Proton pump inhibitor use does not elevate dementia risk
Use of proton pump inhibitors (PPIs), even at higher cumulative levels, does not increase the risk for dementia, a recent study has shown.
The study included 3,484 elderly adults without baseline dementia (median age 74 years; 59 percent female) who were screened for dementia every 2 years. The prevalence of baseline PPI use was 30.5 percent (n=1,061).
Over a mean follow-up of 7.5±5.0 years, 827 cases of dementia were reported, resulting in an occurrence rate of 23.7 percent. Possible or probable Alzheimer’s disease was identified in 670 of these. There was no significant relationship between PPI use and the risk of dementia (p=0.66).
Cumulative use of PPI was also unrelated to dementia risk. For instance, those with 365 total standardized daily doses (TSDD; hazard ratio [HR], 0.87; 95 percent CI, 0.65–1.8) had a statistically comparable risk of dementia vs those with no PPI use.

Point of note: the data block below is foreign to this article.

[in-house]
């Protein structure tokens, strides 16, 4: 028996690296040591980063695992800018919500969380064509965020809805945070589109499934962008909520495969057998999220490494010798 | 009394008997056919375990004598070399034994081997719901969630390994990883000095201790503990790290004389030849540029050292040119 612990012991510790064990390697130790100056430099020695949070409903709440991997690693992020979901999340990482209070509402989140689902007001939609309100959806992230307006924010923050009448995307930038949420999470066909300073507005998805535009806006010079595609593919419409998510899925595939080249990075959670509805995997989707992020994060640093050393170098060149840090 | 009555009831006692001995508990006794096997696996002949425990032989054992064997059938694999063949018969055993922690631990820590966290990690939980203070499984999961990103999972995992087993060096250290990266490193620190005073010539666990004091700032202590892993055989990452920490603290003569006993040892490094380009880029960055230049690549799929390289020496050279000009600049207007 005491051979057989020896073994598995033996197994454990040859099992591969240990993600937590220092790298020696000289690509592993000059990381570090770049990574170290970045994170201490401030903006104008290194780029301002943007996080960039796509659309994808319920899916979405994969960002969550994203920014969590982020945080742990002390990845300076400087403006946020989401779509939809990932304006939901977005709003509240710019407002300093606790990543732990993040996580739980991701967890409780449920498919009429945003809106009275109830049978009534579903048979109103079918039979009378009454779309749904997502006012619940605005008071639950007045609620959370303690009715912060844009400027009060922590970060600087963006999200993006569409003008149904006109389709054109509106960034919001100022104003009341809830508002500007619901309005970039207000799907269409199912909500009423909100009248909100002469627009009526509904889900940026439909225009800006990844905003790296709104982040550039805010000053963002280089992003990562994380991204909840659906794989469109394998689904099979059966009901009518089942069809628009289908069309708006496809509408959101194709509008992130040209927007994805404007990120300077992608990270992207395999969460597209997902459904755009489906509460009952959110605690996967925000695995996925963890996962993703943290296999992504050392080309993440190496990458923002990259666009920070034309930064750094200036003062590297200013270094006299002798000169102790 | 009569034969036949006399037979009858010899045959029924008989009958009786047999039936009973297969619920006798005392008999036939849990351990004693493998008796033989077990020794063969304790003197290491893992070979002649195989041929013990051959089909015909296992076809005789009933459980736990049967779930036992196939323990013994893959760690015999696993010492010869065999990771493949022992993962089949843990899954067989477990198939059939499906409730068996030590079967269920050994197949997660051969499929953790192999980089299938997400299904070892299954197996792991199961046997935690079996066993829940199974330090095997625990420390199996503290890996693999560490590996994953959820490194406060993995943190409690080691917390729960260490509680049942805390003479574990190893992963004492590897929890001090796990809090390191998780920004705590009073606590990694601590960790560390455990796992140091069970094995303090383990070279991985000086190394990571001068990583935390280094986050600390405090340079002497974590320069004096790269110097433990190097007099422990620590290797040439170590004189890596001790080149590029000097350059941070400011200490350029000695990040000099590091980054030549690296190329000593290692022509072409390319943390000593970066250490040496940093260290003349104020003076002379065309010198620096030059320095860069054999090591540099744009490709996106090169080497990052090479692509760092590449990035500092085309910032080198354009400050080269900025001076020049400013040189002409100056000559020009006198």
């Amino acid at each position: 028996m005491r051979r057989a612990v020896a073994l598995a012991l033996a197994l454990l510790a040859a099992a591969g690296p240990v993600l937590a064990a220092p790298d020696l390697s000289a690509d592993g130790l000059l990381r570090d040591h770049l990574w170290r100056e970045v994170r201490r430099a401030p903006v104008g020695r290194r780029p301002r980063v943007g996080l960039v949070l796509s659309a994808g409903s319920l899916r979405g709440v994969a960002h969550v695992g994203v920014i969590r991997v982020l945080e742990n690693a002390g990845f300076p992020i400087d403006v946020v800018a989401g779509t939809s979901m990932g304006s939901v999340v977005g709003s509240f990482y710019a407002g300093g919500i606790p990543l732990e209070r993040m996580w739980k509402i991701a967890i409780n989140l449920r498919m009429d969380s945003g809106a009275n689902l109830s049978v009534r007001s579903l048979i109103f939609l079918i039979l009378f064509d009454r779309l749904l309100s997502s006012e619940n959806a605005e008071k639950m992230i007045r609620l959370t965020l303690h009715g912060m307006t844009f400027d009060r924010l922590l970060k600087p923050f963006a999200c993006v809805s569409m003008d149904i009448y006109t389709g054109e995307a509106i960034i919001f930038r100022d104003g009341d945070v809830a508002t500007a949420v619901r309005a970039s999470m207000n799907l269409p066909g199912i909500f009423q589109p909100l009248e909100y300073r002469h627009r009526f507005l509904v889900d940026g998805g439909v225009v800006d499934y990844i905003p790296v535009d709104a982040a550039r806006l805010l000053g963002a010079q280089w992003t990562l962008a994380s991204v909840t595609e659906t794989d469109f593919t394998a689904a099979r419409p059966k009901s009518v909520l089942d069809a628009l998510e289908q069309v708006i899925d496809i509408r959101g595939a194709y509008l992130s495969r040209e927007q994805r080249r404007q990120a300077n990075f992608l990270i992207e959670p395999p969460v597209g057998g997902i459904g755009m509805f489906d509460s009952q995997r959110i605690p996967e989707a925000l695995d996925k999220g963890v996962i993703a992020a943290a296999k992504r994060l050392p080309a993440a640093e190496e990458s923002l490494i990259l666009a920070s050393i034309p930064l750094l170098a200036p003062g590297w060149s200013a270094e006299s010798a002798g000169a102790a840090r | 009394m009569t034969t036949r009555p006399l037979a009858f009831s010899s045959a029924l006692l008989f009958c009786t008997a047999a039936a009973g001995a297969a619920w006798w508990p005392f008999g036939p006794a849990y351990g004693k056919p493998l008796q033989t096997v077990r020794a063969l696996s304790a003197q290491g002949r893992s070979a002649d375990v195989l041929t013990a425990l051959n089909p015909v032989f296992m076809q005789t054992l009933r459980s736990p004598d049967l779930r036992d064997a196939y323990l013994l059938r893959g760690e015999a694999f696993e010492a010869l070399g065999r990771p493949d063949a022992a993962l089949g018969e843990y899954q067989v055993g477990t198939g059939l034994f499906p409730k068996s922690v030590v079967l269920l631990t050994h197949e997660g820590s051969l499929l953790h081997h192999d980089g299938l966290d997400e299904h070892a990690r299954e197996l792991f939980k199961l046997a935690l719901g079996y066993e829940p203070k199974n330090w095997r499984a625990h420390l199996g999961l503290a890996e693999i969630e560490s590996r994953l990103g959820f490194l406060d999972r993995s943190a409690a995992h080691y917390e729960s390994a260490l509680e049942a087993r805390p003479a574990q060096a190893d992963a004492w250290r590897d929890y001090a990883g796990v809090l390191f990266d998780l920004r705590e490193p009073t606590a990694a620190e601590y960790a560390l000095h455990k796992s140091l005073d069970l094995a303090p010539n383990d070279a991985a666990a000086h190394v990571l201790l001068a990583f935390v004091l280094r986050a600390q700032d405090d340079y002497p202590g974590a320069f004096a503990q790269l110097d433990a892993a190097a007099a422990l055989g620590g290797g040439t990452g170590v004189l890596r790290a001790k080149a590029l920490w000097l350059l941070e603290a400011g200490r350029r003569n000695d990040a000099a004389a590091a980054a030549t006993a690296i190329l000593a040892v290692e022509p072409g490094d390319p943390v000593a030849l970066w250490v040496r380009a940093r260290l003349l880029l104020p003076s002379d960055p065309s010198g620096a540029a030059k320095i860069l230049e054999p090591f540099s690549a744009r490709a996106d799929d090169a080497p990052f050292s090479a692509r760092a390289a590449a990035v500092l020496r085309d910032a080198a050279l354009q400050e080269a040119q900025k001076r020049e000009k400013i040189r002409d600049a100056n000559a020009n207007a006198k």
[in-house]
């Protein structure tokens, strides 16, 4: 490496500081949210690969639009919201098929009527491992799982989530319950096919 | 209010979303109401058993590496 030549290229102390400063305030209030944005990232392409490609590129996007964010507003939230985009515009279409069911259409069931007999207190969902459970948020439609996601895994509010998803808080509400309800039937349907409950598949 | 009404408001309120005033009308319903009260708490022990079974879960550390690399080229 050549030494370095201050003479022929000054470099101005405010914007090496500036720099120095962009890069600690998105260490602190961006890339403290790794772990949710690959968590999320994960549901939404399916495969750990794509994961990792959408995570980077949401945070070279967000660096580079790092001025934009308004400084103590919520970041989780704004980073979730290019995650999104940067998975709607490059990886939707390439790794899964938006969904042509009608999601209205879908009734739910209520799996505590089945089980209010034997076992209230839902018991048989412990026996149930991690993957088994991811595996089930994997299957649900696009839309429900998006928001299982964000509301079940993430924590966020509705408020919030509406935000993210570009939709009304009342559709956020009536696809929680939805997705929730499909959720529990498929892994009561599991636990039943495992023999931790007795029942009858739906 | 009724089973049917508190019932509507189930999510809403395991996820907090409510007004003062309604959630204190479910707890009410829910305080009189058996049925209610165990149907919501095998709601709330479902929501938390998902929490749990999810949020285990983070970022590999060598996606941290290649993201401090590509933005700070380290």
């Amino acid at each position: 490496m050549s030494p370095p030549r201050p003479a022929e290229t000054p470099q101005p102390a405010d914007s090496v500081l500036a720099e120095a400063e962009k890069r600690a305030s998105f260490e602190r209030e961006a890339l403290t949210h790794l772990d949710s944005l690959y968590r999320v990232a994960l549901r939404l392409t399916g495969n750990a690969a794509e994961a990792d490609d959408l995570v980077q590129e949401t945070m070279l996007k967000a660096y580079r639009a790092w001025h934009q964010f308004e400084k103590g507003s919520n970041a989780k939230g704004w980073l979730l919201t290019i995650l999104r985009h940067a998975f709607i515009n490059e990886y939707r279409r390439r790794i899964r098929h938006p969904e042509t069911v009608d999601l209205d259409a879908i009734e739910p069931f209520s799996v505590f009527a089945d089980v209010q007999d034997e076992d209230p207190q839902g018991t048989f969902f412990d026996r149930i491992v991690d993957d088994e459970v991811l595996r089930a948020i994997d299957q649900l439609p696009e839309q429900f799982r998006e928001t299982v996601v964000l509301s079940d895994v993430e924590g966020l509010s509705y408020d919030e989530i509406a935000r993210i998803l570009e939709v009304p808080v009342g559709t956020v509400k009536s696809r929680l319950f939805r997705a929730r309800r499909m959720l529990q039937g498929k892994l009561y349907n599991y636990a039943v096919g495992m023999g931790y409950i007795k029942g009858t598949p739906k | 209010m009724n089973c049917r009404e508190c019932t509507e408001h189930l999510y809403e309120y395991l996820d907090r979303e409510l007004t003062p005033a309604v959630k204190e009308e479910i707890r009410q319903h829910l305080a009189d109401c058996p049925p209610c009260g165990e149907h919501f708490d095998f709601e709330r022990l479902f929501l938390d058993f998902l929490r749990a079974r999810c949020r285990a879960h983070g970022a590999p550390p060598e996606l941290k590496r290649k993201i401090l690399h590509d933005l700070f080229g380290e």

TSDD of 1,095 (HR, 0.99; 0.75–1.30) and 1,825 (HR, 1.13; 0.82–1.56) likewise did not lead to significant changes in dementia risk. This suggested that 1, 3 and 5 years of cumulative PPI use did not increase the risk of dementia.
Levels of exposure, amount of PPI intake and duration of use were all also not significantly connected to the risk of dementia.
“Although there are other safety concerns with long-term PPI use, results from our study do not support that patients and clinicians should avoid these medications because of concern about dementia risk,” said researchers.